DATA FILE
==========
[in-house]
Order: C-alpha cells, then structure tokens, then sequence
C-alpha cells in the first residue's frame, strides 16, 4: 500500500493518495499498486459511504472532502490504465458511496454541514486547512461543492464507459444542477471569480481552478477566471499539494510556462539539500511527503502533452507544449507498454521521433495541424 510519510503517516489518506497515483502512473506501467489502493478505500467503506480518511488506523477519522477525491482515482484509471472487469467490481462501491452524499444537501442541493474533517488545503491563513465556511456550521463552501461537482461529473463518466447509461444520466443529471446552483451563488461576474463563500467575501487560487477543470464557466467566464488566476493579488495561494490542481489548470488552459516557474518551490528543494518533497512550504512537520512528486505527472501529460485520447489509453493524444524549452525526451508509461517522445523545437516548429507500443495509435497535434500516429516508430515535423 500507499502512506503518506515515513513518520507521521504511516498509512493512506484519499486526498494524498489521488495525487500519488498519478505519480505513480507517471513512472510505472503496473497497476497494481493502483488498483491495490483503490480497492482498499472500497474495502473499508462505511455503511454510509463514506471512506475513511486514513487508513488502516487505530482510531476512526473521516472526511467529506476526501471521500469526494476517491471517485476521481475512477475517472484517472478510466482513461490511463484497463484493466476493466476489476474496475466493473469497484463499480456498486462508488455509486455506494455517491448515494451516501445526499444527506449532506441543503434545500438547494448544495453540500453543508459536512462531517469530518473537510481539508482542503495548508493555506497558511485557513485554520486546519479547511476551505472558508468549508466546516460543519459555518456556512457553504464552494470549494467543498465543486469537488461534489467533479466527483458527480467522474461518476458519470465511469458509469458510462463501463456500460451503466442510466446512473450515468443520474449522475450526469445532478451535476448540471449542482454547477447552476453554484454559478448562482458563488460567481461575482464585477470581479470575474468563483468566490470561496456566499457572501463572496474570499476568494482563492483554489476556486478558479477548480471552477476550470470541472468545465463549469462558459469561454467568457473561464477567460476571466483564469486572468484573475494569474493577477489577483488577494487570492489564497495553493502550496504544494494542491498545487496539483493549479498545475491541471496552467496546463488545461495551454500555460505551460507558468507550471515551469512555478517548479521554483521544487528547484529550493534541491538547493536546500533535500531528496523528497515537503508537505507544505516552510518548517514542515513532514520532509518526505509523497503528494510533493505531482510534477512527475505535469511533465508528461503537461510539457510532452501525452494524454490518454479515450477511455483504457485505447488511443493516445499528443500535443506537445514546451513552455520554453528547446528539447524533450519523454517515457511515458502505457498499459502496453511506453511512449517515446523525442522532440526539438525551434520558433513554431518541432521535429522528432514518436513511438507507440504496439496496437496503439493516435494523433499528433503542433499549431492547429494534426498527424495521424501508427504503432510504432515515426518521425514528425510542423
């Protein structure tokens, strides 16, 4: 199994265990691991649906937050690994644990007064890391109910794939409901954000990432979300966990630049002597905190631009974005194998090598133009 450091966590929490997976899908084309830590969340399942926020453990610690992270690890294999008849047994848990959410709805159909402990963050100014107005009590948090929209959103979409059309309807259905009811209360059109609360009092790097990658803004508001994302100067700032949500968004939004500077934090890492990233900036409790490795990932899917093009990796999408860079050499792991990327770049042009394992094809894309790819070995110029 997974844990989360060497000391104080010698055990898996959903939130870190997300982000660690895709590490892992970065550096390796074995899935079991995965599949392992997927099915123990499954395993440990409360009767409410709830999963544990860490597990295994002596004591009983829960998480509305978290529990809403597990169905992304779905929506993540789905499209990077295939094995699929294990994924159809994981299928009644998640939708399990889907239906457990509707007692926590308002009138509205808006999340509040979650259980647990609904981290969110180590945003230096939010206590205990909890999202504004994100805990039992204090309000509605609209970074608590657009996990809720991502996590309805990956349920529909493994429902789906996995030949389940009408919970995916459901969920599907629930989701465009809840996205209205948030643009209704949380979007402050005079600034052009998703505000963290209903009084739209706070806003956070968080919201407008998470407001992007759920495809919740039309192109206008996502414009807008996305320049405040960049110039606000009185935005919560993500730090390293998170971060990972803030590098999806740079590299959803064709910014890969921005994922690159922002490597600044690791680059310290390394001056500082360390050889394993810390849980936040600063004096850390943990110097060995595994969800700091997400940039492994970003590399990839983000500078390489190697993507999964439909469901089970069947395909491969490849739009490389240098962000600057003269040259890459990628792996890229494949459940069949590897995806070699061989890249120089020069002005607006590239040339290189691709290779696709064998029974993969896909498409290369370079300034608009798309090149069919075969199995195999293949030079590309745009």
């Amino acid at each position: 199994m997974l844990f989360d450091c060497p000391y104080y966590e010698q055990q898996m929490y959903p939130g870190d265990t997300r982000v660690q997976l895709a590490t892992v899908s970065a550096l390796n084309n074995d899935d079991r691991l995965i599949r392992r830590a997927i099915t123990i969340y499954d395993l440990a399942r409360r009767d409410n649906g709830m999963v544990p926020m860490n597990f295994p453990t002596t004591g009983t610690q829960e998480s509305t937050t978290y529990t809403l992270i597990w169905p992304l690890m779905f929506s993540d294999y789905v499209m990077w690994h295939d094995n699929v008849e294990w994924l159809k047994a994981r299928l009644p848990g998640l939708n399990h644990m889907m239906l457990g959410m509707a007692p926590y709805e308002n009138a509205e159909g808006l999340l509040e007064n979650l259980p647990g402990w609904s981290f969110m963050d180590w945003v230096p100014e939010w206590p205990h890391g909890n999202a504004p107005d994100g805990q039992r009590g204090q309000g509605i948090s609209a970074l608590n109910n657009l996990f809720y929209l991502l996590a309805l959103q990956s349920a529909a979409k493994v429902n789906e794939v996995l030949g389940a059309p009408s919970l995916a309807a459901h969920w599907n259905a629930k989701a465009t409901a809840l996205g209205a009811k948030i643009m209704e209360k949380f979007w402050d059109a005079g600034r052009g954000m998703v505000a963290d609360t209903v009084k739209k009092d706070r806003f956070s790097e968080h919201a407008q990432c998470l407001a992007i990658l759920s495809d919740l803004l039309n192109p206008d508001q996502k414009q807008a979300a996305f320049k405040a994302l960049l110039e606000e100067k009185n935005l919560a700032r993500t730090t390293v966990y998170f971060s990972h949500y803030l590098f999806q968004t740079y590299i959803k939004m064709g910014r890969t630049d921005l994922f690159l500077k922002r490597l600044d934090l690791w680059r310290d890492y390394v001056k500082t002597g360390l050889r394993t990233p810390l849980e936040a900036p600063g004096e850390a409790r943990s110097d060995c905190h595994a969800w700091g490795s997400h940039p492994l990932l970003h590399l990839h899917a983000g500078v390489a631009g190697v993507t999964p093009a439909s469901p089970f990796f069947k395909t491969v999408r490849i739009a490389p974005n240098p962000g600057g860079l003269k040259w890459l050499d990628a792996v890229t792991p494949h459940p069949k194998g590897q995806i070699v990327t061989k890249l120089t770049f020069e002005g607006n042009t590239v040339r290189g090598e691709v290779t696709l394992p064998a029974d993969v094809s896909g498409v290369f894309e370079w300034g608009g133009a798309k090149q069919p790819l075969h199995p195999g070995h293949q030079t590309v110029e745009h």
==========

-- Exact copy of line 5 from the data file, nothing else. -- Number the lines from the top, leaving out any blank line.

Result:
């Amino acid at each position: 199994m997974l844990f989360d450091c060497p000391y104080y966590e010698q055990q898996m929490y959903p939130g870190d265990t997300r982000v660690q997976l895709a590490t892992v899908s970065a550096l390796n084309n074995d899935d079991r691991l995965i599949r392992r830590a997927i099915t123990i969340y499954d395993l440990a399942r409360r009767d409410n649906g709830m999963v544990p926020m860490n597990f295994p453990t002596t004591g009983t610690q829960e998480s509305t937050t978290y529990t809403l992270i597990w169905p992304l690890m779905f929506s993540d294999y789905v499209m990077w690994h295939d094995n699929v008849e294990w994924l159809k047994a994981r299928l009644p848990g998640l939708n399990h644990m889907m239906l457990g959410m509707a007692p926590y709805e308002n009138a509205e159909g808006l999340l509040e007064n979650l259980p647990g402990w609904s981290f969110m963050d180590w945003v230096p100014e939010w206590p205990h890391g909890n999202a504004p107005d994100g805990q039992r009590g204090q309000g509605i948090s609209a970074l608590n109910n657009l996990f809720y929209l991502l996590a309805l959103q990956s349920a529909a979409k493994v429902n789906e794939v996995l030949g389940a059309p009408s919970l995916a309807a459901h969920w599907n259905a629930k989701a465009t409901a809840l996205g209205a009811k948030i643009m209704e209360k949380f979007w402050d059109a005079g600034r052009g954000m998703v505000a963290d609360t209903v009084k739209k009092d706070r806003f956070s790097e968080h919201a407008q990432c998470l407001a992007i990658l759920s495809d919740l803004l039309n192109p206008d508001q996502k414009q807008a979300a996305f320049k405040a994302l960049l110039e606000e100067k009185n935005l919560a700032r993500t730090t390293v966990y998170f971060s990972h949500y803030l590098f999806q968004t740079y590299i959803k939004m064709g910014r890969t630049d921005l994922f690159l500077k922002r490597l600044d934090l690791w680059r310290d890492y390394v001056k500082t002597g360390l050889r394993t990233p810390l849980e936040a900036p600063g004096e850390a409790r943990s110097d060995c905190h595994a969800w700091g490795s997400h940039p492994l990932l970003h590399l990839h899917a983000g500078v390489a631009g190697v993507t999964p093009a439909s469901p089970f990796f069947k395909t491969v999408r490849i739009a490389p974005n240098p962000g600057g860079l003269k040259w890459l050499d990628a792996v890229t792991p494949h459940p069949k194998g590897q995806i070699v990327t061989k890249l120089t770049f020069e002005g607006n042009t590239v040339r290189g090598e691709v290779t696709l394992p064998a029974d993969v094809s896909g498409v290369f894309e370079w300034g608009g133009a798309k090149q069919p790819l075969h199995p195999g070995h293949q030079t590309v110029e745009h």